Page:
Now that the 2013 NBA playoffs have officially been set, it's time to look at those teams that have the best chance of contending for the Larry O'Brien Trophy.
The Miami Heat and Oklahoma City Thunder are the top seeds in their respective conferences and are heavily favored to meet in a rematch of last years' NBA Finals. However, several other squads with various strengths figure to stand in the way of that marquee matchup occurring again.
Below is a power ranking of the top five title contenders and a breakdown of what allows them to garner that distinction.
5. Indiana Pacers
Thanks to stout defense, being the top rebounding team in the NBA and a less arduous road to the Finals as opposed to the hotly contested Western Conference, the Pacers come in at No. 5.
The emergence of third-year swingman Paul George has been an X-factor, as Indiana has proven it can thrive even without the services of Danny Granger.
George's offensive efficiency is much better at home, and the Pacers will have at least one series with homecourt advantage this postseason. That will likely set up a battle with the New York Knicks, whom Frank Vogel's squad actually matches up favorably.
In both home contests against the defending champion Miami Heat, the Pacers also emerged victorious. That bodes well should those two squads meet in the conference finals.
Having said that, it's hard to put a lot of stock in the regular season, but Indiana has the size up front with Roy Hibbert, David West and George to give the top two teams in the East problems. The taste of nearly going up 3-1 on the Heat in last year's postseason will also only help.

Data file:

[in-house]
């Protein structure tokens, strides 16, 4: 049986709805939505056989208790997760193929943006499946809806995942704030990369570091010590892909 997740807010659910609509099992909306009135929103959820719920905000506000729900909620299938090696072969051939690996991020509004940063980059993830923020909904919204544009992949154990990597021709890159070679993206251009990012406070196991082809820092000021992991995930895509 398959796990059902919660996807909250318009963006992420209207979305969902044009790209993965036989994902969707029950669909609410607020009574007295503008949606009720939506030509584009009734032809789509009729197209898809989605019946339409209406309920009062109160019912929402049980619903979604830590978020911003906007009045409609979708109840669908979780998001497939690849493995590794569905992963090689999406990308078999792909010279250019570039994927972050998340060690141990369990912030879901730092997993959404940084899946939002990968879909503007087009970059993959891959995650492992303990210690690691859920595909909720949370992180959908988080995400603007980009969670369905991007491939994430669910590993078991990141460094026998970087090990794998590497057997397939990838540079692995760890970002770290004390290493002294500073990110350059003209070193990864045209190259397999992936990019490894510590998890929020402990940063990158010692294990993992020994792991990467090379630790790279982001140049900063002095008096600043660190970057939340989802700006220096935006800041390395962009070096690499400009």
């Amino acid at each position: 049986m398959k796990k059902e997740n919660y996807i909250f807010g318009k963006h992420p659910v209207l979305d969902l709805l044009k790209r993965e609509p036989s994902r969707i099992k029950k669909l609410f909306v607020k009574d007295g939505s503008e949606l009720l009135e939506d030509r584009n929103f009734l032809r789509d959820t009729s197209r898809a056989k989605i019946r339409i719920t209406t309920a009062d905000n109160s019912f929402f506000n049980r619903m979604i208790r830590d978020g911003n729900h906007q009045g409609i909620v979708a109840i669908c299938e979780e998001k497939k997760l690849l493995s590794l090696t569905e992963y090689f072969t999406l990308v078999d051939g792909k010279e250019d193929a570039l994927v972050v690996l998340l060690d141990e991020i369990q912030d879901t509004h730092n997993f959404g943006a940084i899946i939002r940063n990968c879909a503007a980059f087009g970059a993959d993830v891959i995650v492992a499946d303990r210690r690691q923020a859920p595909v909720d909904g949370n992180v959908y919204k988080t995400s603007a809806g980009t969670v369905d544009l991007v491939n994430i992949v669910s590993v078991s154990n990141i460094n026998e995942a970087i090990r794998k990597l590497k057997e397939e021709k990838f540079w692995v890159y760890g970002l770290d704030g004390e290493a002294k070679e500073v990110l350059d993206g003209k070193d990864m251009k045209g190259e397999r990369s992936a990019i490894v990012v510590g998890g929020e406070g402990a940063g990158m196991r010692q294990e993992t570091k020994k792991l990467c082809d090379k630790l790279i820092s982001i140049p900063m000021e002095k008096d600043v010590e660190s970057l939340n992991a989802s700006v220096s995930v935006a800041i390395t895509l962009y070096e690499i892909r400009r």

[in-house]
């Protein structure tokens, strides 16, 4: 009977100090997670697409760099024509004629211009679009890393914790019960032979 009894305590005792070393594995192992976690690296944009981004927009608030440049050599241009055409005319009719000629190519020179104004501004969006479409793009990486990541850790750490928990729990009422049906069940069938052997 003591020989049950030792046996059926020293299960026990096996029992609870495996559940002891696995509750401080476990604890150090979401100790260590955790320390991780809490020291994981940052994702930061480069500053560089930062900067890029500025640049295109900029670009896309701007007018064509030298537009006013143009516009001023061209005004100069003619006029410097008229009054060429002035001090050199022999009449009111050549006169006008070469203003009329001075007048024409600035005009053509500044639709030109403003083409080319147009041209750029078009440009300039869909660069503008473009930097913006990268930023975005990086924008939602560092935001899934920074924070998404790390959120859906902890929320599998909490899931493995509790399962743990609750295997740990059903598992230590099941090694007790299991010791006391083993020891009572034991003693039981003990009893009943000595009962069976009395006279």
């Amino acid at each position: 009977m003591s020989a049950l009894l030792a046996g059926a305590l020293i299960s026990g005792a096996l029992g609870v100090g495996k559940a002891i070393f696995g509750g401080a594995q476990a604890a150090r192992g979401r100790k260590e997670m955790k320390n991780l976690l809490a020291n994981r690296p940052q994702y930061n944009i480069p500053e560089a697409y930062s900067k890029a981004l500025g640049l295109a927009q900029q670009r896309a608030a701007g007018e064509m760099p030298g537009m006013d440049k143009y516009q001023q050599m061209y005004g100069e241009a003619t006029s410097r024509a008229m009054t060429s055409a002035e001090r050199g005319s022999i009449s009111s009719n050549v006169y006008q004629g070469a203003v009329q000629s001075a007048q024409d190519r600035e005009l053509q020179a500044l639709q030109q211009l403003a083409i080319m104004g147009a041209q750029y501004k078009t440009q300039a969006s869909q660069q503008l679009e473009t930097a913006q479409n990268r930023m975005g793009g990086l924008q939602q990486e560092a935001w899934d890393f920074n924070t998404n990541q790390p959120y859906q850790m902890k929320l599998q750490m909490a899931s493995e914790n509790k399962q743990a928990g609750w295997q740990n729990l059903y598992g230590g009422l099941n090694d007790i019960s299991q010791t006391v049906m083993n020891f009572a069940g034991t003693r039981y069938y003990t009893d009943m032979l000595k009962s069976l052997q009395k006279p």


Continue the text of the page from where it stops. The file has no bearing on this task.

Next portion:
4. San Antonio Spurs
Yet another injury to Manu Ginobili would have the Spurs even lower than this if not for their immense experience.
However, Gregg Poppovich has once again pushed all the right buttons, brilliantly utilizing his deep roster and shuffling lineups around to keep his key contributors fresh for another playoff push.
Ginobili returned for the season finale against Minnesota, but whether he will be his normal self down the stretch is in reasonable doubt.
With six players averaging in double figures and Gary Neal pouring in 9.4 points per game of his own, the Spurs are an extremely balanced and fundamentally sound team.
However, making it out of the West will prove to be difficult. Even before a likely encounter with the Oklahoma City Thunder in a conference finals rematch, the Spurs will encounter a series of difficult opponents in the first two rounds.
It remains to be seen how the recent acquisition of Tracy McGrady will affect the rotation and whether the former perennial All-Star still has enough in the tank to be a factor.
San Antonio caught somewhat of a break by drawing the shorthanded Los Angeles Lakers in the quarterfinals, but this looks to be the end of an era for the power trio of Ginobili, Tim Duncan and Tony Parker.
3. New York Knicks
Carmelo Anthony has taken the reins of this storied franchise and pushed the Knicks back to prominence. New York won its first division title since 1994 and Melo has been the driving force as the NBA's leading scorer.